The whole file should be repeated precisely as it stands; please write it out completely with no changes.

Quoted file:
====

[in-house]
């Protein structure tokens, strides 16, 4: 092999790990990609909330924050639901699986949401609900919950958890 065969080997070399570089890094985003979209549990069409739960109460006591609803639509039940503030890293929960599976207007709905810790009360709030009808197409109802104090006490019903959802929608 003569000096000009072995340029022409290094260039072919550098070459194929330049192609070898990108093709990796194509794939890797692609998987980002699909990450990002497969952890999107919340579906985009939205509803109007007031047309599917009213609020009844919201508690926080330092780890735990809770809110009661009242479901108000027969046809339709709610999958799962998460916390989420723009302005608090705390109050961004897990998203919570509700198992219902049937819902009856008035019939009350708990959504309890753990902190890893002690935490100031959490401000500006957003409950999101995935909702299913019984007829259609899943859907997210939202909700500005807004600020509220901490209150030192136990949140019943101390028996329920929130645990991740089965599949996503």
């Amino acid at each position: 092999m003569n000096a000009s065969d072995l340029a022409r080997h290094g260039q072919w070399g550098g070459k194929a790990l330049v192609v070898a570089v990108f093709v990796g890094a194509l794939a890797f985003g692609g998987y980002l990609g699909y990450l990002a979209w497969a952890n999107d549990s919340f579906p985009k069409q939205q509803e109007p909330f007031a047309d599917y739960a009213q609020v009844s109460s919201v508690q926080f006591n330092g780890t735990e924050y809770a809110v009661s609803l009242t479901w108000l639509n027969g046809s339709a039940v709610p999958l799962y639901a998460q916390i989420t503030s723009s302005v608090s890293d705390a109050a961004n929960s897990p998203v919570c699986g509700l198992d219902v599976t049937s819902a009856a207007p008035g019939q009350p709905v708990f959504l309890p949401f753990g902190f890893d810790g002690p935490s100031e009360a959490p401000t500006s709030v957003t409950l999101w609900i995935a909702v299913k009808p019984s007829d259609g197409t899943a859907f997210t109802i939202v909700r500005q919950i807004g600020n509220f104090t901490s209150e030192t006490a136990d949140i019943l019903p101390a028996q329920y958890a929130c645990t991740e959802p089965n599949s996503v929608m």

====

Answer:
[in-house]
């Protein structure tokens, strides 16, 4: 092999790990990609909330924050639901699986949401609900919950958890 065969080997070399570089890094985003979209549990069409739960109460006591609803639509039940503030890293929960599976207007709905810790009360709030009808197409109802104090006490019903959802929608 003569000096000009072995340029022409290094260039072919550098070459194929330049192609070898990108093709990796194509794939890797692609998987980002699909990450990002497969952890999107919340579906985009939205509803109007007031047309599917009213609020009844919201508690926080330092780890735990809770809110009661009242479901108000027969046809339709709610999958799962998460916390989420723009302005608090705390109050961004897990998203919570509700198992219902049937819902009856008035019939009350708990959504309890753990902190890893002690935490100031959490401000500006957003409950999101995935909702299913019984007829259609899943859907997210939202909700500005807004600020509220901490209150030192136990949140019943101390028996329920929130645990991740089965599949996503």
């Amino acid at each position: 092999m003569n000096a000009s065969d072995l340029a022409r080997h290094g260039q072919w070399g550098g070459k194929a790990l330049v192609v070898a570089v990108f093709v990796g890094a194509l794939a890797f985003g692609g998987y980002l990609g699909y990450l990002a979209w497969a952890n999107d549990s919340f579906p985009k069409q939205q509803e109007p909330f007031a047309d599917y739960a009213q609020v009844s109460s919201v508690q926080f006591n330092g780890t735990e924050y809770a809110v009661s609803l009242t479901w108000l639509n027969g046809s339709a039940v709610p999958l799962y639901a998460q916390i989420t503030s723009s302005v608090s890293d705390a109050a961004n929960s897990p998203v919570c699986g509700l198992d219902v599976t049937s819902a009856a207007p008035g019939q009350p709905v708990f959504l309890p949401f753990g902190f890893d810790g002690p935490s100031e009360a959490p401000t500006s709030v957003t409950l999101w609900i995935a909702v299913k009808p019984s007829d259609g197409t899943a859907f997210t109802i939202v909700r500005q919950i807004g600020n509220f104090t901490s209150e030192t006490a136990d949140i019943l019903p101390a028996q329920y958890a929130c645990t991740e959802p089965n599949s996503v929608m």